AP NEWS

Jockey with Santa Fe roots aiming for Triple Crown

June 9, 2018 GMT

Walking from Point A to Point B without rock star treatment is one of the reasons jockey Mike Smith — one of New Mexico’s most celebrated professional athletes — enjoys returning to his roots at least once a year.

Smith, who was raised in Dexter and developed as a horse racing master in Santa Fe, will mount Justify on Saturday afternoon with a shot at the Triple Crown. Already the winner at the Preakness Stakes and Kentucky Derby, Justify runs in the Belmont Stakes with a chance to become just the 13th thoroughbred to sweep the sport’s three most important races.

For Smith, 52, it would be the highlight of a Hall of Fame career in which he has earned over $312 million and captured half a dozen wins in the Triple Crown series.

On Friday, he took a few minutes to escape an NBC camera crew shadowing his every move to field a few questions from The New Mexican about his chances Saturday.

“I mean, yeah, this would be the biggest accomplishment for anyone in our sport,” he said. “Fortunately I’ve got some family and friends here, like always. It’s going to be a moment to remember, for sure.”

Being back in Elmont, N.Y., is a homecoming, of sorts. Smith broke into competitive racing at the age of 11 in Roswell, then won his first professional race at the Downs at Santa Fe just five years later. He was a fixture at the Downs, then drifted through the Midwest before moving in the late 1980s to New York, where he spent countless hours at legendary Belmont Park.

He now makes his home in California, but Smith’s run with Justify takes him back East for a shot at racing immortality.

“I’m not a superstitious person, but I will say a little prayer [Friday night] before I go to bed and again in the morning, then follow the strategy I’ve always followed in moments like this — stay out of the horse’s way,” Smith said.

While most of his mother’s side of the family still reside in the Roswell area, Smith’s ties to Santa Fe are as strong as ever. He dropped out of high school his freshman year, and by 16 he was a professional at the Downs. He won his first race there in 1982 — the first of more than 5,400 during his career.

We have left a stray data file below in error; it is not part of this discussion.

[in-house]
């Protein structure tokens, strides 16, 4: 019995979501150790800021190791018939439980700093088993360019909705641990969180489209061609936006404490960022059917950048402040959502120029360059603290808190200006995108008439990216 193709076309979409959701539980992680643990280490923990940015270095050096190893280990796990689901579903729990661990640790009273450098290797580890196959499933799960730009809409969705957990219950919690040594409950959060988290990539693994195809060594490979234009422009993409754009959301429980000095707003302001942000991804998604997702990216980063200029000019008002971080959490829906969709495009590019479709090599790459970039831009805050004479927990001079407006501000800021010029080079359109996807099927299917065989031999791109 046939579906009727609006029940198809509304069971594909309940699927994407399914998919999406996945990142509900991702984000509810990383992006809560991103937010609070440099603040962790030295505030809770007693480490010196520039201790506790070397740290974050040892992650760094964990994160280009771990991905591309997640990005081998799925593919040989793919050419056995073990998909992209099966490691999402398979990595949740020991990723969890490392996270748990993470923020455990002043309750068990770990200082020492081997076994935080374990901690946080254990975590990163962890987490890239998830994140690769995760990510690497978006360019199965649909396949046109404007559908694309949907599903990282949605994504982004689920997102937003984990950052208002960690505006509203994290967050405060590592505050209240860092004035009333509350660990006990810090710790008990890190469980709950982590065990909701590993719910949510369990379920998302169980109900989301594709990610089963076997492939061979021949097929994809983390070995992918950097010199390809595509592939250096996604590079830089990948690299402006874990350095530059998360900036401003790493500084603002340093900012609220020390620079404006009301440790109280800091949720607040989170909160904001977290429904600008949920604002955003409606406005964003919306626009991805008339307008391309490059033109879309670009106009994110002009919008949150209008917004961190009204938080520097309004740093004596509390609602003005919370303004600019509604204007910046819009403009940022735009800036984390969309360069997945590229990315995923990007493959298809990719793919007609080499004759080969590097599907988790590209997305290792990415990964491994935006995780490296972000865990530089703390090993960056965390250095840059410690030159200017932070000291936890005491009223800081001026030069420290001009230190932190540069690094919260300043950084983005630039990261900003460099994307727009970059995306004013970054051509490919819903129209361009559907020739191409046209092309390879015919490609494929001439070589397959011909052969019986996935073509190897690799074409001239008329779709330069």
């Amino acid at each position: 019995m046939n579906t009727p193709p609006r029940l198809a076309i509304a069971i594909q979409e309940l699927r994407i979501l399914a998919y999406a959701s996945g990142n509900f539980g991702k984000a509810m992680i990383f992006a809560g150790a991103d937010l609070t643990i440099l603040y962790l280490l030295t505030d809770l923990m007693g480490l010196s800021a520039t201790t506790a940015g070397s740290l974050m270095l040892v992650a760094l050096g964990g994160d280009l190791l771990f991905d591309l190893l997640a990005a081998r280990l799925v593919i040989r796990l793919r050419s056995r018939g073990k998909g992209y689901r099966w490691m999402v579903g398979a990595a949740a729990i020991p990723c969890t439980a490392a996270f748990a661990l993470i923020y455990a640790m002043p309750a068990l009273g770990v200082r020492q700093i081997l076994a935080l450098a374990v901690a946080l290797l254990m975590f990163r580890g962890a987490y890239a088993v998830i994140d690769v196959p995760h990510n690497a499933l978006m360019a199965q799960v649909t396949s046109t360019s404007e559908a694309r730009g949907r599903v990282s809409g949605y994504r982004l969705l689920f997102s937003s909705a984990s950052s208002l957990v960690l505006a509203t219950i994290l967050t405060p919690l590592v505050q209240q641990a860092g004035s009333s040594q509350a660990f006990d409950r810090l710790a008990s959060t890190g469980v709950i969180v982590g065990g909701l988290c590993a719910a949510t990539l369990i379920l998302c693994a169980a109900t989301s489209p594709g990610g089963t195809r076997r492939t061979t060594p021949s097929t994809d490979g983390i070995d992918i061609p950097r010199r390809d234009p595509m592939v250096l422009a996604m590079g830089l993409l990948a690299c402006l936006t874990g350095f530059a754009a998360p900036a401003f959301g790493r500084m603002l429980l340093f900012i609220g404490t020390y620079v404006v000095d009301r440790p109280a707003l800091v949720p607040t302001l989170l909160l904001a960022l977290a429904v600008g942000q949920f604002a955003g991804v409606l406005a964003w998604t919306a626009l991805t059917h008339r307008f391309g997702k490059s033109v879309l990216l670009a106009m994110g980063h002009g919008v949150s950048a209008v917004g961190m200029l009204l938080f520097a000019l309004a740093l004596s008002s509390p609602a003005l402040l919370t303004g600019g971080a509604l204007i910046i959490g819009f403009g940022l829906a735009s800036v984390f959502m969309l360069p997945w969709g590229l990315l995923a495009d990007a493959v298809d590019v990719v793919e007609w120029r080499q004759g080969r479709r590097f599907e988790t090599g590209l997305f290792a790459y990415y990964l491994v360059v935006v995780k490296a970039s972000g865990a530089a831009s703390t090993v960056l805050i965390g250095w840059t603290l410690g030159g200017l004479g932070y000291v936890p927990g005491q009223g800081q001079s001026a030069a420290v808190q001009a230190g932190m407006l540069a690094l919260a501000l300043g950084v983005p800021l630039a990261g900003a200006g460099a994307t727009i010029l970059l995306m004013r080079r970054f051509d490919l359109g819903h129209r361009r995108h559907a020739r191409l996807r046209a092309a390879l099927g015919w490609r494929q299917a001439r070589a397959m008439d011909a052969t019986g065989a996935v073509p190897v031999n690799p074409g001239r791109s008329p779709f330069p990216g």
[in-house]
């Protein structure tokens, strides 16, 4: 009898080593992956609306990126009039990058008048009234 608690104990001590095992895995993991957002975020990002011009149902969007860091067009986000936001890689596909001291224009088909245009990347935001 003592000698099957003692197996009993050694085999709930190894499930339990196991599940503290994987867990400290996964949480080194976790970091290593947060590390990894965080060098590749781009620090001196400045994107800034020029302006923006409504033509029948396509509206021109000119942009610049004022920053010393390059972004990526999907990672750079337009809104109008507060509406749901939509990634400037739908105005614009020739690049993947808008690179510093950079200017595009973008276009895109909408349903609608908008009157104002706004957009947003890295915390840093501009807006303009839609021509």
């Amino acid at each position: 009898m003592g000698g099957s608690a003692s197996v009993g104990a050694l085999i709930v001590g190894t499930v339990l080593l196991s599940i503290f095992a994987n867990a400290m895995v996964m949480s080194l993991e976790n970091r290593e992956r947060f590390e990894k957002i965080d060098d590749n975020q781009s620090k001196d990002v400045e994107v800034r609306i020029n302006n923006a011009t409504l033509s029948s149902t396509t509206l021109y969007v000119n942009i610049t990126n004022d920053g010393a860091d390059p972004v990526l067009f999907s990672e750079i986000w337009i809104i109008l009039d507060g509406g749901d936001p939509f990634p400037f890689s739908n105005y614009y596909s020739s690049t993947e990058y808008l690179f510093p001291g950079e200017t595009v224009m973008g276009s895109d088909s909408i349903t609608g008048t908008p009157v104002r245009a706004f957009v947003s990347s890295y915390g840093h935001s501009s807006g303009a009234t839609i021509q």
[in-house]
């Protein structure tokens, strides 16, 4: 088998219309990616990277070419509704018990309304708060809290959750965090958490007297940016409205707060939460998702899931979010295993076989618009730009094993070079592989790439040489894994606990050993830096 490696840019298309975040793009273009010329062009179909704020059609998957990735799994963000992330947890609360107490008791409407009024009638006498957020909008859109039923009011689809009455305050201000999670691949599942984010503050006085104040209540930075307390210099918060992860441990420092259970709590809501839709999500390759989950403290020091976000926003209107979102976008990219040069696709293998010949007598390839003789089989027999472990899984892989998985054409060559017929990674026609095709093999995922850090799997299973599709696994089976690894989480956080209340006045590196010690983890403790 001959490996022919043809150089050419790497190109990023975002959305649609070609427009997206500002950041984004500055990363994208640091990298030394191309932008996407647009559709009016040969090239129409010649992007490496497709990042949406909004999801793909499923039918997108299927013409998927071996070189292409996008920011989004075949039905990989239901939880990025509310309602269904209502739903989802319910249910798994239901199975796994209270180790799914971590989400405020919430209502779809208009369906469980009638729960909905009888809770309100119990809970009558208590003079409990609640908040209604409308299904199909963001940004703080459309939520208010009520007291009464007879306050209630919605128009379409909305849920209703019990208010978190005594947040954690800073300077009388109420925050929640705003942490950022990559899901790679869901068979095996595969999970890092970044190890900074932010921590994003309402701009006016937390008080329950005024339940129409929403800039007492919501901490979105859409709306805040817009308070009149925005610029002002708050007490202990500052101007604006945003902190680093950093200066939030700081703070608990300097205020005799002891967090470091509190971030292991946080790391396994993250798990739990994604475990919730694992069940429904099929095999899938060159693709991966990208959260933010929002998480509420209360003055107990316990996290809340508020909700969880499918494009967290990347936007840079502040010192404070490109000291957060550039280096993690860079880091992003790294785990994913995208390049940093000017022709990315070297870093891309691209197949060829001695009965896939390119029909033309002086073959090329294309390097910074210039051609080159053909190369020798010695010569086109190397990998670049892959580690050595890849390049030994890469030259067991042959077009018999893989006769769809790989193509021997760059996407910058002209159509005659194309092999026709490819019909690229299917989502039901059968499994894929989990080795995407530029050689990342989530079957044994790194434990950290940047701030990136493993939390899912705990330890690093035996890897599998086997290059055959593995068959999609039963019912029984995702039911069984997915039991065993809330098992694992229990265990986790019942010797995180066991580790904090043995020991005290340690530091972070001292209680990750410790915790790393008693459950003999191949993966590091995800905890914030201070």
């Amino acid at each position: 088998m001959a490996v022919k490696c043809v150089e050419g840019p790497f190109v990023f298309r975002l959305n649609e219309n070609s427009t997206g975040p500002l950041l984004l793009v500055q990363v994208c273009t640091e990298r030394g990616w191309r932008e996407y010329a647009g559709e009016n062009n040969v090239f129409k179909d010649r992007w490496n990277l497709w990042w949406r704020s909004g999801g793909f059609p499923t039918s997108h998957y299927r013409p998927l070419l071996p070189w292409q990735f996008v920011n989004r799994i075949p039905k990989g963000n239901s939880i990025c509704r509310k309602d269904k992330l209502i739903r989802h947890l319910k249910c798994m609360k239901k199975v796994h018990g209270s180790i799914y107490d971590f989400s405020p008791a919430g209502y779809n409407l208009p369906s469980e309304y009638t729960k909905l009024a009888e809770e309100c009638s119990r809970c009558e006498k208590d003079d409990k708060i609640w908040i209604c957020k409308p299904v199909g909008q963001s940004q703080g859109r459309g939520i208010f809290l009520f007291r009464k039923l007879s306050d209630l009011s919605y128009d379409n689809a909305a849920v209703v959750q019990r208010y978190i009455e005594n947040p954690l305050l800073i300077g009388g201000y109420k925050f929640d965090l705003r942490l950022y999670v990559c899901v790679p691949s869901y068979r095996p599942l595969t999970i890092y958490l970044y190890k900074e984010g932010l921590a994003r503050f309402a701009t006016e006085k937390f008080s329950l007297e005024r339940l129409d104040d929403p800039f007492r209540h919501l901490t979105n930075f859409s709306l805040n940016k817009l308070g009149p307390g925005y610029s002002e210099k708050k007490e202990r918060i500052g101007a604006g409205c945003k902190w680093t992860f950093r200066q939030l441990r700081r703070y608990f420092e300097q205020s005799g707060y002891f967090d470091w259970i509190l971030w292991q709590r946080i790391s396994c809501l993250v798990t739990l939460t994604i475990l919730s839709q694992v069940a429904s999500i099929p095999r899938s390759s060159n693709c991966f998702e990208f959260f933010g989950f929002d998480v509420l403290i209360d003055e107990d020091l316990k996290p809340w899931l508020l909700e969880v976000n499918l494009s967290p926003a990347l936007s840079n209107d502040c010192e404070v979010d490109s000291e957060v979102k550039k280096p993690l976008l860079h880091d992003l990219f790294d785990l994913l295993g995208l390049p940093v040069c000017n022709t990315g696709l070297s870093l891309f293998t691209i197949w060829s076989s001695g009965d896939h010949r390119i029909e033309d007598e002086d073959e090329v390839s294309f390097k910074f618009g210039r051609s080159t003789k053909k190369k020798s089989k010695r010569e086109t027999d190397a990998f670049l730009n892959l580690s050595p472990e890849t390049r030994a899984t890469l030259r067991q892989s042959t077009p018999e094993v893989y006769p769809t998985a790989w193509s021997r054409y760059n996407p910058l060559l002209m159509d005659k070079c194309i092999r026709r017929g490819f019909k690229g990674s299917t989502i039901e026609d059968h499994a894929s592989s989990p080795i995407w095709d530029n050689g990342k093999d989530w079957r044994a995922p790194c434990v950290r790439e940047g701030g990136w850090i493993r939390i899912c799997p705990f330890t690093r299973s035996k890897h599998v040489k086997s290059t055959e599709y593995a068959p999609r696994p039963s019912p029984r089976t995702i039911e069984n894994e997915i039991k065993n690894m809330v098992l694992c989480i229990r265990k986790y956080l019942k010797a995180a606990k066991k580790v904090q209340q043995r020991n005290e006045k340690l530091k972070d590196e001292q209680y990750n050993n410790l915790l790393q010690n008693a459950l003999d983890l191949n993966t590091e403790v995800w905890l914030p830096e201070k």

“I’ve never had any children of my own, but when I think about Mike, it’s with the pride of someone who considers him a son,” said Nedra Matteucci, Smith’s paternal aunt and the owner of the renowned Nedra Matteucci Galleries in downtown Santa Fe.

She and her sister, Elizabeth Brockmann, host an annual party for Smith around Christmas.

“Mike made me promise to throw him a big party even if he loses,” Matteucci joked. “He also said he wants an even bigger party if he wins, but he didn’t say who was going to pay for it.”

Dustin Belyeu remembers Smith a little differently. Smith was already well into his professional career by the time Belyeu reached grade school. Cousins separated by 11 years, the pair know each other well enough that Belyeu can get a feel for Smith’s prospects just by watching him on TV — which he will do Saturday in a quiet room in his Santa Fe home.

“Everyone says this about Mike, but his mood is always so positive and upbeat,” Belyeu said. “If you know him, you know his preparation is better than anyone else. In a lot of ways he’s the LeBron [James] of his sport. He might be the best jockey of all time.”

The numbers back that up. Smith’s 26 wins in Breeder’s Cup races are the most of all time, and he was inducted into the National Museum of Racing and Hall of Fame 15 years ago. He has twice won the Kentucky Derby, Preakness and Belmont, and this year alone he has nearly $6.5 million in earnings.

“Yet every time he comes to Santa Fe, he can practically walk down the street and no one knows who he is,” said Brockmann.

Both she and her husband, Santa Fe attorney Jim Brockmann, are in New York for the race. They were at the track all day Friday and said NBC has been following Smith around for several days as part of a feature to be aired before the race.

Smith also had an interview with CNN scheduled for Friday morning that was canceled. It gave him a little extra time to do what he truly loves before a big race; spend time at the track, spend time with the animals and get a little quiet time for himself.

“I’m not sure everyone in New Mexico has a good feel for how big of an event this race is,” said Jim Brockmann. “It’s probably just like when you’re a kid going to the biggest circus you can think of; people and activity everywhere. There’s so much excitement, people asking for selfies with him and approaching him for autographs. He can’t get a minute to himself and, really, it’s unbelievable to watch.”

The Brockmanns said they’ll happily get caught up in the excitement come post time. While her sister and extended family will surely be watching back home, Elizabeth Brockmann will be in the box seats with her husband screaming with every stride.

“I always bet on Mike even if he thinks he might not win,” Jim Brockmann said. “He’s family. Always bet on family.”